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I’m 68 years old and recently retired. I started to learn by self study how to facet around 3 months ago. I’ve cut about 7 stones so far, mostly round brilliant but also an amethyst oval. I’ve only worked with amethyst, quartz, and Nanosital so far. I struggle with the polishing. I’ve tried cerium and aluminum oxides ultralaps but just can’t achieve a polish that I’m truly happy with. PrePolish is with 1200 and 3000 grit laps. I’m using a vevor faceting machine with digital upgrade. (6”).

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Hi Bob, I have polished most gems over time with 50,000 diamond grit and have had little problem with getting a good polish on any gemstone from 7 to 9 hardness, you can go to 100,000 but that is mainly used for faceters who are entering competitions
thanks.

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Thanks for your suggestion. what kind of lap do you use (hopefully at a reasonable price). is all of your finished, final polishing performed on a lap, or do you do post polishing with the grit with a rotary tool? my polishing looks smooth when done on an ultra lap, but looks like a fog on the face. I can’t seem to get that glass look without using a polishing pad on a rotary tool using the 50,000 diamond grit.

Hi Bob I use diamond impregnated laps for rough shaping medium and fine then I use a master tin lap with 50,000 diamond grit that I put on myself.
go to this website https://www.aussiesapphire.com.au/batt-polishing-lap-from-gearloose
BATT Polishing Lap from Gearloose .fancybox-margin{margin-right:0px;}

The BATT™ is the standard for tin alloy laps. With more than 8,000 sold, it has established itself in Commerce and Competition time and again. Select from 6 inch or 8 inch from the options above.

A BATT™ lap charged with 3,000 diamond (Or 8,000) provides a perfect pre-polish after cutting with 600, with a surface good enough to allow subsequent polishing in record time, on stones from Fluorite to Sapphire.
A BATT™ lap charged with 50K or finer, or an oxide/ Darkside for the quartzes, promptly finishes the stone.

A great, solid, cast tin alloy lap designed for prepolishing and polishing. This hard tin alloy allows the casting to be rigid enough to serve as a solid lap, without bonding to a baseplate or being excessively heavy. It provides sharper meets and higher speeds than are possible with laminated laps, and does so without the use of toxic metals such as lead and cadmium. The new BATT ™ alloy is now used by everyone from beginners to award-winning gemcutters. Its casting and machining properties are superior to 95/5 solder and other tin alloys, and more importantly, performs better with oxide polishes. Being solid castings, finished on both sides, BATT™ laps are more versatile than the one-sided laminated laps.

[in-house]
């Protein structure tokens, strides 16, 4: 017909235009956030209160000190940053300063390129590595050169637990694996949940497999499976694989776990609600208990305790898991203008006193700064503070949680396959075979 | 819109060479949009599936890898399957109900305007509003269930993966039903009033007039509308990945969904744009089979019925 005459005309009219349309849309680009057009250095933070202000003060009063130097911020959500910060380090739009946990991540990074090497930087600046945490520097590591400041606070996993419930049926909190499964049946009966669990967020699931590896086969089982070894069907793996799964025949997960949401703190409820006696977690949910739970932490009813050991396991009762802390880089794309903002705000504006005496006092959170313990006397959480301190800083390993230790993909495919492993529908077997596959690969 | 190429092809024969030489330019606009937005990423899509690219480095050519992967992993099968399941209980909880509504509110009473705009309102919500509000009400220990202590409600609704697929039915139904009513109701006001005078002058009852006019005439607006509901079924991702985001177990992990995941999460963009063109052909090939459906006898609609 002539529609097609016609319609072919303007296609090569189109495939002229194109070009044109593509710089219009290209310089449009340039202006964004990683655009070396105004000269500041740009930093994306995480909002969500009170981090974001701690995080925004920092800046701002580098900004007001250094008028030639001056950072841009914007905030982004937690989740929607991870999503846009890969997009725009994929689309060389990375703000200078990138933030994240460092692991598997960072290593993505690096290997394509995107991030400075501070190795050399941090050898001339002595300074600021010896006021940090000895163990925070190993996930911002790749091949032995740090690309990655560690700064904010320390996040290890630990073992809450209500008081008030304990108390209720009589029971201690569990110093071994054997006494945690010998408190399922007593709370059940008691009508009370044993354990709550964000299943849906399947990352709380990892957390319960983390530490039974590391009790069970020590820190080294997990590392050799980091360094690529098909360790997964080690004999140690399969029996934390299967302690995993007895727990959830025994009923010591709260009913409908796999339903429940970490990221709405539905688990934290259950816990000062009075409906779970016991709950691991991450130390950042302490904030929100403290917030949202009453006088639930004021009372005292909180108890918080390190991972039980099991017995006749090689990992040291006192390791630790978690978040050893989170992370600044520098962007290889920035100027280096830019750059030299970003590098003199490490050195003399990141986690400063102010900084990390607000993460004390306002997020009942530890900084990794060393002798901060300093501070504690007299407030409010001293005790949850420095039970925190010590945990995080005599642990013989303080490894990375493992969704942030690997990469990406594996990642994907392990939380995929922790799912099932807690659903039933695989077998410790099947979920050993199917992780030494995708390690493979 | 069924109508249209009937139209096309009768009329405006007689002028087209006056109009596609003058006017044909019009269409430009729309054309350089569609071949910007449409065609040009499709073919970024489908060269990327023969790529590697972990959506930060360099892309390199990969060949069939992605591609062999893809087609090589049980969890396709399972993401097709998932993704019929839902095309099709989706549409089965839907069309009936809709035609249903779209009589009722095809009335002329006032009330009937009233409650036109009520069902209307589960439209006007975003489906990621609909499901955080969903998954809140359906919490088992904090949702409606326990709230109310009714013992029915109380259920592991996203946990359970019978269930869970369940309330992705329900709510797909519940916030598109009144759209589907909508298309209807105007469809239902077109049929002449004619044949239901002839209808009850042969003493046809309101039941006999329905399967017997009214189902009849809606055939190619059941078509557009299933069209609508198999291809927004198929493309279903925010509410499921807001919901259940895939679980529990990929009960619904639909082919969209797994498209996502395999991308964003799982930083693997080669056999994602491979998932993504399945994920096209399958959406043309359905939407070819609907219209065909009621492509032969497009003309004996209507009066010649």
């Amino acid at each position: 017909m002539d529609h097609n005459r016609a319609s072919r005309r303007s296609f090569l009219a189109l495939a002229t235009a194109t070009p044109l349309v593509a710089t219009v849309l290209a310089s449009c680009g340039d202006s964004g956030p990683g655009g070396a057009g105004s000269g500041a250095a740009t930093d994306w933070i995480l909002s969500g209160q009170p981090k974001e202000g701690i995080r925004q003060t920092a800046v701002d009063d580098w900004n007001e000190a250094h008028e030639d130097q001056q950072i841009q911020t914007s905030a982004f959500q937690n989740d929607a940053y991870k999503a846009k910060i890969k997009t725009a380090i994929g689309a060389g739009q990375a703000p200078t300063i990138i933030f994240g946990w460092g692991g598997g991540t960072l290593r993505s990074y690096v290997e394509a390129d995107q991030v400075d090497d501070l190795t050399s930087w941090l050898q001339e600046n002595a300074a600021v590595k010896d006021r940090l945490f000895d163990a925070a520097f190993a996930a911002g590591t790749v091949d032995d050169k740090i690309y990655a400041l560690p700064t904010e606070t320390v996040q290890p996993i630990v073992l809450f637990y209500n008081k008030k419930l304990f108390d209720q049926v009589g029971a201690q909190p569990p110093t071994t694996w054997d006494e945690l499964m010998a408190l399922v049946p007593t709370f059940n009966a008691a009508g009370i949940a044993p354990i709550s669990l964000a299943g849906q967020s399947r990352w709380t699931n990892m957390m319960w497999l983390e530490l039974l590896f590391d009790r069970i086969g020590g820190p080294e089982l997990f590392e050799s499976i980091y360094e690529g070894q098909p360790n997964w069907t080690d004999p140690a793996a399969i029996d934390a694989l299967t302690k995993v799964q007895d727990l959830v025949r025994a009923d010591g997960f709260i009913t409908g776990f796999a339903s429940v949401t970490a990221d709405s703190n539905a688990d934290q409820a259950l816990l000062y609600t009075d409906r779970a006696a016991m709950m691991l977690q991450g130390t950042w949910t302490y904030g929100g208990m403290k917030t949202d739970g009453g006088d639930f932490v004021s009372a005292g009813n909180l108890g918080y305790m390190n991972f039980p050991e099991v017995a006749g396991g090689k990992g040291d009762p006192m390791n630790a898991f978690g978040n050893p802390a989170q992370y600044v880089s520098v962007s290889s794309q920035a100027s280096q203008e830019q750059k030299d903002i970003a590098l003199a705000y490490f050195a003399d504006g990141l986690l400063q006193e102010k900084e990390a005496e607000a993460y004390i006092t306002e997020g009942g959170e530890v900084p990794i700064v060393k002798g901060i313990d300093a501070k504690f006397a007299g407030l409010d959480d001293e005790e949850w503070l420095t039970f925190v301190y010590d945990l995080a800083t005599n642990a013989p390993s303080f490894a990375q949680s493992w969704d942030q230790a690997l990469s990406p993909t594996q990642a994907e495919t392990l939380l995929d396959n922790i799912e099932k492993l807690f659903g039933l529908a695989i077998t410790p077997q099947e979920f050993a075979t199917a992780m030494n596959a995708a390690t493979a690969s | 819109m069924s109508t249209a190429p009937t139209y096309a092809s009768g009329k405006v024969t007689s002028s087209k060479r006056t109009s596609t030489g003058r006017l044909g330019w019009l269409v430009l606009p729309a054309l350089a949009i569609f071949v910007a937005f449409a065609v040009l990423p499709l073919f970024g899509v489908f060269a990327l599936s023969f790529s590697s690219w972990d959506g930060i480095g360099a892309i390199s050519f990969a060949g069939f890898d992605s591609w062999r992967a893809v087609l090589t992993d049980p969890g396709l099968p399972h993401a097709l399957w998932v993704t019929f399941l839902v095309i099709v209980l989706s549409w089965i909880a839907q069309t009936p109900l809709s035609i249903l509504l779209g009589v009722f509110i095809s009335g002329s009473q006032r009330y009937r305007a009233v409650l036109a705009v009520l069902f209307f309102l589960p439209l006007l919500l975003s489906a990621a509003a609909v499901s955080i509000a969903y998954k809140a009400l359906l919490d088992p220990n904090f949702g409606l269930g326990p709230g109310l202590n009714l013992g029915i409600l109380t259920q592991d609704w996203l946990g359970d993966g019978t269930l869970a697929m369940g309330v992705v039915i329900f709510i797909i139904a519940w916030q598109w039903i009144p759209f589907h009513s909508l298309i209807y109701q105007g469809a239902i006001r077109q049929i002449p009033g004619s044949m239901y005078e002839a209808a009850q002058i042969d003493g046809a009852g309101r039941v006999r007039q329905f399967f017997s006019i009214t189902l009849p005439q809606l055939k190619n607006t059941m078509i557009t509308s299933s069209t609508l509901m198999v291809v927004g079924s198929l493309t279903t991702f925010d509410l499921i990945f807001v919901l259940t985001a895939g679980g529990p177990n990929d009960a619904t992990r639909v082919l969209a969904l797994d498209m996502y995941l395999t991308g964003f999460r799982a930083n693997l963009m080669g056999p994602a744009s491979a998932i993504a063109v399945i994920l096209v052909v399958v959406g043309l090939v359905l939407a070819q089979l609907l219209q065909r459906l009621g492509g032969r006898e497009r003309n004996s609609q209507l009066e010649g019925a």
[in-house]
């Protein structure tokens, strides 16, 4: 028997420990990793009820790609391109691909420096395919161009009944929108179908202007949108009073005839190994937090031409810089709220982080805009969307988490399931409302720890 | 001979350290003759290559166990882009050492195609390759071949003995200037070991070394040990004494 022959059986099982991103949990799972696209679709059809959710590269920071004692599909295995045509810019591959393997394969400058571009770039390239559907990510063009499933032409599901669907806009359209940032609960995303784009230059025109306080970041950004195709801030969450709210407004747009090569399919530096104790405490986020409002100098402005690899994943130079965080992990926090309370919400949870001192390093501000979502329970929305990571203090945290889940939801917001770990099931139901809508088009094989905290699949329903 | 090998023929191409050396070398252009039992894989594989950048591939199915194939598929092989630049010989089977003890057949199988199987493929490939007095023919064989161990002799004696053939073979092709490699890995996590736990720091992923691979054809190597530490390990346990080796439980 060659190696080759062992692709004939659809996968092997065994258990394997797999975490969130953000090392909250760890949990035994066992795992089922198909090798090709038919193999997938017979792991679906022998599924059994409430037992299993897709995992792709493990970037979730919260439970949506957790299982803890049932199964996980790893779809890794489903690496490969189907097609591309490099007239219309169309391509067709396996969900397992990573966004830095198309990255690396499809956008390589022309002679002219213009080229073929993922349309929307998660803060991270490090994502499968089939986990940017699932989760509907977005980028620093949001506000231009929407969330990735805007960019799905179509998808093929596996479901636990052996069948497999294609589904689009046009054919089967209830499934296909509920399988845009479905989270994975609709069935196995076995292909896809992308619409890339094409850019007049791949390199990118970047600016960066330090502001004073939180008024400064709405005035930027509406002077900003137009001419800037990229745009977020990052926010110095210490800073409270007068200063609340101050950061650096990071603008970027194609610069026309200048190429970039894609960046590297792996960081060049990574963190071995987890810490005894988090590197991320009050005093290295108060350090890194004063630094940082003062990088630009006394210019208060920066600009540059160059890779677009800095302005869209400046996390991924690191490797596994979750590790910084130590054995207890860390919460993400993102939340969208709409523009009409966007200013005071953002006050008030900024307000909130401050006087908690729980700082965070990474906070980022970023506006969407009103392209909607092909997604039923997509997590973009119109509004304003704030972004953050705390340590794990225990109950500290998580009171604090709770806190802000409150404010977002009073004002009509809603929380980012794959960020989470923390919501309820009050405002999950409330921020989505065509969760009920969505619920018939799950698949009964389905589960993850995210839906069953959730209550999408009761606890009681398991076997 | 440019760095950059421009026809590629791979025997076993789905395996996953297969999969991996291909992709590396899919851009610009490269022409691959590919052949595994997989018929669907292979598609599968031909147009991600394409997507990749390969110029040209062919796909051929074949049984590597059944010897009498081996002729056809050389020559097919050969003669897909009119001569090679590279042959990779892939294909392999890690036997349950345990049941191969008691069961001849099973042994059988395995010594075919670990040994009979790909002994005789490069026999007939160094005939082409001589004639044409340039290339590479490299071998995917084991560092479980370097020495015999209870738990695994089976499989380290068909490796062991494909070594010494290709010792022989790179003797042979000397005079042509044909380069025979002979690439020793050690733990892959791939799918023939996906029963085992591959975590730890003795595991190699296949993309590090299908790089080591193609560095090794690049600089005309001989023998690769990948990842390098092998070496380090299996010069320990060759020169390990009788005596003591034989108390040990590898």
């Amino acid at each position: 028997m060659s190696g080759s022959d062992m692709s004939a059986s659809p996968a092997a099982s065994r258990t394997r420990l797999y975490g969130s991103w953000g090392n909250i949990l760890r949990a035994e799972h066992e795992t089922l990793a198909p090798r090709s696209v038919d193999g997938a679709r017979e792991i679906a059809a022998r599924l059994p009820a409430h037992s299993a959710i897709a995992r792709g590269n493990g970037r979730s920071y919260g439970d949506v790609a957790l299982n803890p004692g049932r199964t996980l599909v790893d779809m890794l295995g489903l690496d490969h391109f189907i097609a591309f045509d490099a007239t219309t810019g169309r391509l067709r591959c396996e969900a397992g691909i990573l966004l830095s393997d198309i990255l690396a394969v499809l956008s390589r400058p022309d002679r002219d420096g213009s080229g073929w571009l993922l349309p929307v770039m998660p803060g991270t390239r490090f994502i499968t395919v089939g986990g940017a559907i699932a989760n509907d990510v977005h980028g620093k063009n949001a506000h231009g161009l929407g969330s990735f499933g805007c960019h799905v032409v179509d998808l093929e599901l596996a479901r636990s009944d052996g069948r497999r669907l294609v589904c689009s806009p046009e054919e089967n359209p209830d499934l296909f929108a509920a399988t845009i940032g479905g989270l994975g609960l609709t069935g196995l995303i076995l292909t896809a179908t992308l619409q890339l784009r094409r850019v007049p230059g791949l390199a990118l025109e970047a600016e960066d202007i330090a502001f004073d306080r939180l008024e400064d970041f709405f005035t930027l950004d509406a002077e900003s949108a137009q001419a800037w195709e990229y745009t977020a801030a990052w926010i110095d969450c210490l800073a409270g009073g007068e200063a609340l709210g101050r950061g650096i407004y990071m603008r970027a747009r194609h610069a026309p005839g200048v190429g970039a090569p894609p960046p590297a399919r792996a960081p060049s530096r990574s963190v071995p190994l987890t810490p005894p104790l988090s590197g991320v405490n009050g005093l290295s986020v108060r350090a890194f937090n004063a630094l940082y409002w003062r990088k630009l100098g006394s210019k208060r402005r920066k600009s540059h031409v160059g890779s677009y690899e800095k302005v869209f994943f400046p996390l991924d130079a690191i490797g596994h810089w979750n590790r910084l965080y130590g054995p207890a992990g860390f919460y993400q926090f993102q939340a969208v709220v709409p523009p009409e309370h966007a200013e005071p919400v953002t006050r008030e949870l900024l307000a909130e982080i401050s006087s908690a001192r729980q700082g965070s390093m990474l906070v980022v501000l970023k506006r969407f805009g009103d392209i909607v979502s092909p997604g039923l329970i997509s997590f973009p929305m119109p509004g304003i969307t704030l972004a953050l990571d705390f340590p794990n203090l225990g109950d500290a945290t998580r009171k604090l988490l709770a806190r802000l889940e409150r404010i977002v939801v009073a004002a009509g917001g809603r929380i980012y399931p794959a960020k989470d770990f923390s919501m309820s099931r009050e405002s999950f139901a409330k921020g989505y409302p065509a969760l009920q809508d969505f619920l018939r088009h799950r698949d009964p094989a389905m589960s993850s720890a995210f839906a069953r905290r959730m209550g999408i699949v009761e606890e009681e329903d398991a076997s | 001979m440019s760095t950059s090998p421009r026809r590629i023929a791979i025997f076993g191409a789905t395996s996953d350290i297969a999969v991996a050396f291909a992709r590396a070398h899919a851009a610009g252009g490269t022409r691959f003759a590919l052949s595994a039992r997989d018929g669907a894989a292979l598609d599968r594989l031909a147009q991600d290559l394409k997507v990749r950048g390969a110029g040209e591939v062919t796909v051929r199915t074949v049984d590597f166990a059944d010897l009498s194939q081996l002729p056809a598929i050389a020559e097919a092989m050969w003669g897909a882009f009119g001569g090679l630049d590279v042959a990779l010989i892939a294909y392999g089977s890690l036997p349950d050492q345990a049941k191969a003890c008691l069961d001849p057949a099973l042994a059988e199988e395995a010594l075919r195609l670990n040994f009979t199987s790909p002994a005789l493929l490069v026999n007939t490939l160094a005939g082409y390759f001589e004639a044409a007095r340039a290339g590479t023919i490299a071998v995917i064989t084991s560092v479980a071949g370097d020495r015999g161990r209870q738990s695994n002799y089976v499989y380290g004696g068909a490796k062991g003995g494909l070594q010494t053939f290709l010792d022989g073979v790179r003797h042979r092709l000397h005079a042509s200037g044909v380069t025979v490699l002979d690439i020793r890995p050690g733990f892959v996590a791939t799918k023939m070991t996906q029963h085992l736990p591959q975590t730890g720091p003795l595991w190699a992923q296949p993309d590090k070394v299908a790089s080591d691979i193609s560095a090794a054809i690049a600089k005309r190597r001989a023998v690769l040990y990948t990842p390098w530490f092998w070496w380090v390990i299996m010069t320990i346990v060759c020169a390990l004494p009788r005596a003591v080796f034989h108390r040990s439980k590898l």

Thank you again, I placed an order for a batt lap.

no problem good luck happy faceting

Quartz is usually tricky to get a good polish on in the first place! If your getting a slightly clouded finish, you may be overheating your stone. (too much pressure or not enough lubricant).

Having said that, if you may want to try Lightning Laps, also named LL D Lite. They are Very fast working, you don’t have to charge them. (for the beginning faceter, over charging a lap with diamond can also cause polish problems or the dreaded hairline scratches when polishing.
Lightning Laps come in 600, 3000, 50,000 and 100,000 sizes. They also have a Cerium Ox. lap for fine polishing…for Oregon Sunstone, this lap is truly lightning fast!
When using quartz or Oregon Sunstone…(which I do a lot of). I usually start with a 600 diamond then use 600 lightning lap, (for maybe 5 - 10 seconds per facet. Then I use 3000 as pre-polish then cerium ox. lap. Each lap only takes seconds to finish a facet. For small stones and facets I can use just the 600 LL lap then go to pre-polish, saves time as I am using fewer disks.